A closer look at the lives of men always on the roads carrying goods for us

How novel a book of trucks can be? An intrinsic part of our lives, it forms a common sight. Moreover, the discussion about the health and hygiene of the men who are at its steering wheel, has also increased our familiarity with the subject.

What the coffee table book “Horn Please - Trucking in India” does is, that it takes the story forward. This attractive book lavishly sprinkled with aesthetic images of trucks attempts to draw the attention of the corporates, bureaucrats, policy makers and masses to this world. Not taking the documentary mode, the subject is approached through 200 unconventional shots, majority of which are clicked by international photographers — Sephi Bergerson, Zackari Canepari, Claude Barutel and Thomas Pickard. “We felt the need to tell the story. Trucks are something that we see yet we don’t see. We wanted to capture the problems of truck drivers, the fun and festivities in their lives, kitschy art and Bollywood’s influence on trucks,” says Divya Jain, who has authored the book with her father-in-law Pawan Jain, Chairman and Managing Director of Safexpress, a logistics company. The book, an initiative under the CSR activity of the company is being distributed by Om Books International.

Sephi selected the photographers who then went to Kashmir, Punjab, Rajasthan, Bengal and Kerala to shoot. The work that emerged was a massive collection of 7,500 photos out of which 250 images made it to the book. The omnipresent truck becomes a metaphor for a truck driver’s life, which is explored via portraits, on roadside dhabas, life inside the truck, the trucks in activity and on their way. The photographers do a remarkable job of capturing their life in a holistic manner. Though full of struggle, the pictures portray hope and optimism. “Yes the brief was to go beyond the convention and paint a picture of happiness and hope. I always believe that colour and positivity attracts people. There are difficulties in their lives and we show that too. There are subtle photographs of harassment, corruption and indirect images related to HIV problems but overall there is colour and happiness in their lives and the book is an extension of that,” says Sephi Bergerson, an international photographer based in India since 2002. In the past he has done a book on street food of India and is now working on a book on Indian weddings due to be out soon.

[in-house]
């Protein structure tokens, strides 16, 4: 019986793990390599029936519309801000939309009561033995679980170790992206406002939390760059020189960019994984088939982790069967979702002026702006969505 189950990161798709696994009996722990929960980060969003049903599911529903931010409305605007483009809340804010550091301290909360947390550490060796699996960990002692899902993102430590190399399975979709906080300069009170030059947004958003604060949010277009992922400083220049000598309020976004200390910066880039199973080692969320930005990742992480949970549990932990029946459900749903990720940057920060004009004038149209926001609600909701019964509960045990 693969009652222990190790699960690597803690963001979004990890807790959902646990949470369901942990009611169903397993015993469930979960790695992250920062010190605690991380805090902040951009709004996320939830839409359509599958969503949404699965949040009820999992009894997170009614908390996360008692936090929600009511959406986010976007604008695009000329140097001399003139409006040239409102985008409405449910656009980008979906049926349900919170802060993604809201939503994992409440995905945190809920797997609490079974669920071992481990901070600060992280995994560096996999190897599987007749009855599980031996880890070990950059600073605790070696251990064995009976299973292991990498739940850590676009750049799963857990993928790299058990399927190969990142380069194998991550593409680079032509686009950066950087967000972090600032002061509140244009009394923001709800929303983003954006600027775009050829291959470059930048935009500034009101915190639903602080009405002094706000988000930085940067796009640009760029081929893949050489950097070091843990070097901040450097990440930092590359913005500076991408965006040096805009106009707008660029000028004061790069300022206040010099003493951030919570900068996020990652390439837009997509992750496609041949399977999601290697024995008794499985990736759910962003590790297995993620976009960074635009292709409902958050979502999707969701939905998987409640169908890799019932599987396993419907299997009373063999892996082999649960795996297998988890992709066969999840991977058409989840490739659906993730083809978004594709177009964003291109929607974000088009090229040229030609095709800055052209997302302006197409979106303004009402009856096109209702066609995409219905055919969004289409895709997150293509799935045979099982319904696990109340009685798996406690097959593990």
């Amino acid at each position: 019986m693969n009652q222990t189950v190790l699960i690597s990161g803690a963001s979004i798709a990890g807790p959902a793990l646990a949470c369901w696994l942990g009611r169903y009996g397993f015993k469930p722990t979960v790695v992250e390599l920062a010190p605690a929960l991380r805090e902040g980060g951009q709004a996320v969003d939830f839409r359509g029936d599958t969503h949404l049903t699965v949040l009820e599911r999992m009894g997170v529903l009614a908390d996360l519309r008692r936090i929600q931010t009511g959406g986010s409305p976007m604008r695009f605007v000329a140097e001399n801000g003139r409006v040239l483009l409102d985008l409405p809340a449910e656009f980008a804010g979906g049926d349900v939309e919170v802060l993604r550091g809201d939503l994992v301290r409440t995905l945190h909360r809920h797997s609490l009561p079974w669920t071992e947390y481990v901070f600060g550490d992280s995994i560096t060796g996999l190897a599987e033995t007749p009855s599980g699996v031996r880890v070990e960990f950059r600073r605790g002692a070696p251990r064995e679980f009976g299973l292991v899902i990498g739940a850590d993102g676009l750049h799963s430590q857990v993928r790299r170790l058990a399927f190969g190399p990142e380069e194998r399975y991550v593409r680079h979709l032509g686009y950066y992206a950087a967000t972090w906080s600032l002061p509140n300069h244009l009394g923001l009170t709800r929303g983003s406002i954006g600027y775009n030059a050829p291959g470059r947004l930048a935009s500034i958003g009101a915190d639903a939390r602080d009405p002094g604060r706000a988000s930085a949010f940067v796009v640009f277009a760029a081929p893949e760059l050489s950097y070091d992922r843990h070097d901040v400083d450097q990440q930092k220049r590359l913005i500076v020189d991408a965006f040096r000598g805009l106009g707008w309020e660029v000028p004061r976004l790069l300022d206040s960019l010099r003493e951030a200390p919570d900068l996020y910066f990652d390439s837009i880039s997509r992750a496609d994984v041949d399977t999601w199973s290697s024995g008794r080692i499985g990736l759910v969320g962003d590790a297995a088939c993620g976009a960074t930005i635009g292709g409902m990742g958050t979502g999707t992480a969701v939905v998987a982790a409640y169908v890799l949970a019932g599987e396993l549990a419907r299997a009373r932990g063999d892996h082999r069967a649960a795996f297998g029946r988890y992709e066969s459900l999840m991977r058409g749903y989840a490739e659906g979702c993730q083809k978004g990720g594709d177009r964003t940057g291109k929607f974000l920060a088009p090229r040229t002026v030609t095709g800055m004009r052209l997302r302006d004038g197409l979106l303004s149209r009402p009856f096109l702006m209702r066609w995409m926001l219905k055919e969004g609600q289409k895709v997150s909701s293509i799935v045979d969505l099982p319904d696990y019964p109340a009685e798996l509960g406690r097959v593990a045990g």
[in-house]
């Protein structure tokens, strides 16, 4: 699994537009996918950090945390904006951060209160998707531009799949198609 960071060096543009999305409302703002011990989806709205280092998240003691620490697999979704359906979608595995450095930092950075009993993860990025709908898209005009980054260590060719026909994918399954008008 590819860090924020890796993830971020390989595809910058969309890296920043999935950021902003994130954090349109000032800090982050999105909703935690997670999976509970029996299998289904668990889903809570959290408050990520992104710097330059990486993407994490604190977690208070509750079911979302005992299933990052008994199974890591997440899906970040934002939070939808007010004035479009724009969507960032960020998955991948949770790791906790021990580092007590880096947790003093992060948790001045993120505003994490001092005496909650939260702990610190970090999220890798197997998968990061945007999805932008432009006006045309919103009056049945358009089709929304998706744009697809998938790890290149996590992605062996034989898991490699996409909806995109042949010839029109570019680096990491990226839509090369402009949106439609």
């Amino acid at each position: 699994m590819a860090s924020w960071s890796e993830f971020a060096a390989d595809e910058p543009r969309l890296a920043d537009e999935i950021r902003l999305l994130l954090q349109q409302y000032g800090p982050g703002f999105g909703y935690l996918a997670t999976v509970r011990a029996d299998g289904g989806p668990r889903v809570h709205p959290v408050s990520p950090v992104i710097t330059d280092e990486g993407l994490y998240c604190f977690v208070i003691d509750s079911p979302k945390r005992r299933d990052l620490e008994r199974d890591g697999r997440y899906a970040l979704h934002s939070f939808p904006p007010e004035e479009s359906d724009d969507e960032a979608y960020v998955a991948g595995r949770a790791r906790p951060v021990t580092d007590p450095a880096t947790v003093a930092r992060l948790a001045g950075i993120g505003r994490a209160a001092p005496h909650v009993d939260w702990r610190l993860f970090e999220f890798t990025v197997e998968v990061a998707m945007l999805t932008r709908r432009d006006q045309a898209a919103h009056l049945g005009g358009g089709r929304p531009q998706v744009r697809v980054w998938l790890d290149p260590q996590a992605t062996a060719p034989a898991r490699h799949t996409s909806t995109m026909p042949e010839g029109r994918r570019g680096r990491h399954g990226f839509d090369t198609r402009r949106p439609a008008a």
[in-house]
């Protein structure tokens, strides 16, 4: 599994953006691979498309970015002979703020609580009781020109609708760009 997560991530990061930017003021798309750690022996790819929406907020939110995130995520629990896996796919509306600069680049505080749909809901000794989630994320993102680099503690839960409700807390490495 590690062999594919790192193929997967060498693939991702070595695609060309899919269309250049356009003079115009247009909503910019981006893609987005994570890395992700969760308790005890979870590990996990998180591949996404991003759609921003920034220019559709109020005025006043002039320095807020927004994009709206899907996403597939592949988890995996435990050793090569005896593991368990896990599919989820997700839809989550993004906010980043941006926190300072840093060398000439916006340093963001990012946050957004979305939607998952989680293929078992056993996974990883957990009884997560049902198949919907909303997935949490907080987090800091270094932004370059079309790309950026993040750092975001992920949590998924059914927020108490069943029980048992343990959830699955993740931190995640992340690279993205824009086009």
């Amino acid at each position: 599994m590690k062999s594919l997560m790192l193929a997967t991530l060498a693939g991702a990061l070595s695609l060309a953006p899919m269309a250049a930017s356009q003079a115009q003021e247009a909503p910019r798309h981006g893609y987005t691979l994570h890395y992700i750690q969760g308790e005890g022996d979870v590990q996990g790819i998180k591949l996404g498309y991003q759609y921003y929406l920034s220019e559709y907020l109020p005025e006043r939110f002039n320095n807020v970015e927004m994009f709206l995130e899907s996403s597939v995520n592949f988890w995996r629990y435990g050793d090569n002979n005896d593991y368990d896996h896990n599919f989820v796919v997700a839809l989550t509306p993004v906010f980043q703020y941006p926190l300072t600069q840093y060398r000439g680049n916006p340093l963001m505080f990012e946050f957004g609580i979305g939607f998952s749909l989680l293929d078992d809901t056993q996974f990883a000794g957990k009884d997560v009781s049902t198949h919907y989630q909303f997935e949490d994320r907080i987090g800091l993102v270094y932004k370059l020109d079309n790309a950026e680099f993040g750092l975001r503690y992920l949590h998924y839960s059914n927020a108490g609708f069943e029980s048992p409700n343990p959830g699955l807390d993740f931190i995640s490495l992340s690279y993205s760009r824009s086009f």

In an internal survey done by the company, it was found that AIDS awareness among the drivers has increased but still the sector requires more intervention. “About 85 per cent of drivers, as we found in our internal survey, are aware of AIDS but a lot is still lacking in terms of sanitation and hygiene. The objective is to make people realize the complexities involved in transportation. In a common man, this project seeks to change his or her perception about a truck driver and look at him with more respect. The trucking industry is really looked down upon but governmental intervention can change a lot. Better working conditions, job security, post-retirement are some serious issues that have to be dealt with. We need more examples like Raj Singh, who started off as a truck driver but today owns a fleet of 60 trucks,” says Divya, Founder, Safeducate, an avenue for developing skills among supply chain professionals.